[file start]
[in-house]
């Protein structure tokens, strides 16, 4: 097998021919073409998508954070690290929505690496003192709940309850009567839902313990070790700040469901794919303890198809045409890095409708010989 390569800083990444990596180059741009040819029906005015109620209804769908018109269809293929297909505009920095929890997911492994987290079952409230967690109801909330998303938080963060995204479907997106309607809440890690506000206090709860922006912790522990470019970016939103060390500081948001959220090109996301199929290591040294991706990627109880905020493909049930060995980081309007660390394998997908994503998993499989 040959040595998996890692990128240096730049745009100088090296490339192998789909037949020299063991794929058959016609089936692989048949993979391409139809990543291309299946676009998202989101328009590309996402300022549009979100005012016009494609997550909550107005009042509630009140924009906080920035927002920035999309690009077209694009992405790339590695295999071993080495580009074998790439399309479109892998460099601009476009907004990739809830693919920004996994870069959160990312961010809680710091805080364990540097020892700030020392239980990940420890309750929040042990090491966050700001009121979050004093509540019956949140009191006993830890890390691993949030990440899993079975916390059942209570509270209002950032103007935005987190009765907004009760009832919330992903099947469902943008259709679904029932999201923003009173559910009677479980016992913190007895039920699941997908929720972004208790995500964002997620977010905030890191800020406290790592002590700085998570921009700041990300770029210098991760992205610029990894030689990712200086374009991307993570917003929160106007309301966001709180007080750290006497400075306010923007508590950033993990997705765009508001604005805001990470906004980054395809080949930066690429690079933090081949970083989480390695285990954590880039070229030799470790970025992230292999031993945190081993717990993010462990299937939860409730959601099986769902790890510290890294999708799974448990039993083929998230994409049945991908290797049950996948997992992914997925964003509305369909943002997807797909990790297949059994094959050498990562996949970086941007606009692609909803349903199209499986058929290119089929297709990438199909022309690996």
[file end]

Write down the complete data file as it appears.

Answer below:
[in-house]
């Protein structure tokens, strides 16, 4: 097998021919073409998508954070690290929505690496003192709940309850009567839902313990070790700040469901794919303890198809045409890095409708010989 390569800083990444990596180059741009040819029906005015109620209804769908018109269809293929297909505009920095929890997911492994987290079952409230967690109801909330998303938080963060995204479907997106309607809440890690506000206090709860922006912790522990470019970016939103060390500081948001959220090109996301199929290591040294991706990627109880905020493909049930060995980081309007660390394998997908994503998993499989 040959040595998996890692990128240096730049745009100088090296490339192998789909037949020299063991794929058959016609089936692989048949993979391409139809990543291309299946676009998202989101328009590309996402300022549009979100005012016009494609997550909550107005009042509630009140924009906080920035927002920035999309690009077209694009992405790339590695295999071993080495580009074998790439399309479109892998460099601009476009907004990739809830693919920004996994870069959160990312961010809680710091805080364990540097020892700030020392239980990940420890309750929040042990090491966050700001009121979050004093509540019956949140009191006993830890890390691993949030990440899993079975916390059942209570509270209002950032103007935005987190009765907004009760009832919330992903099947469902943008259709679904029932999201923003009173559910009677479980016992913190007895039920699941997908929720972004208790995500964002997620977010905030890191800020406290790592002590700085998570921009700041990300770029210098991760992205610029990894030689990712200086374009991307993570917003929160106007309301966001709180007080750290006497400075306010923007508590950033993990997705765009508001604005805001990470906004980054395809080949930066690429690079933090081949970083989480390695285990954590880039070229030799470790970025992230292999031993945190081993717990993010462990299937939860409730959601099986769902790890510290890294999708799974448990039993083929998230994409049945991908290797049950996948997992992914997925964003509305369909943002997807797909990790297949059994094959050498990562996949970086941007606009692609909803349903199209499986058929290119089929297709990438199909022309690996």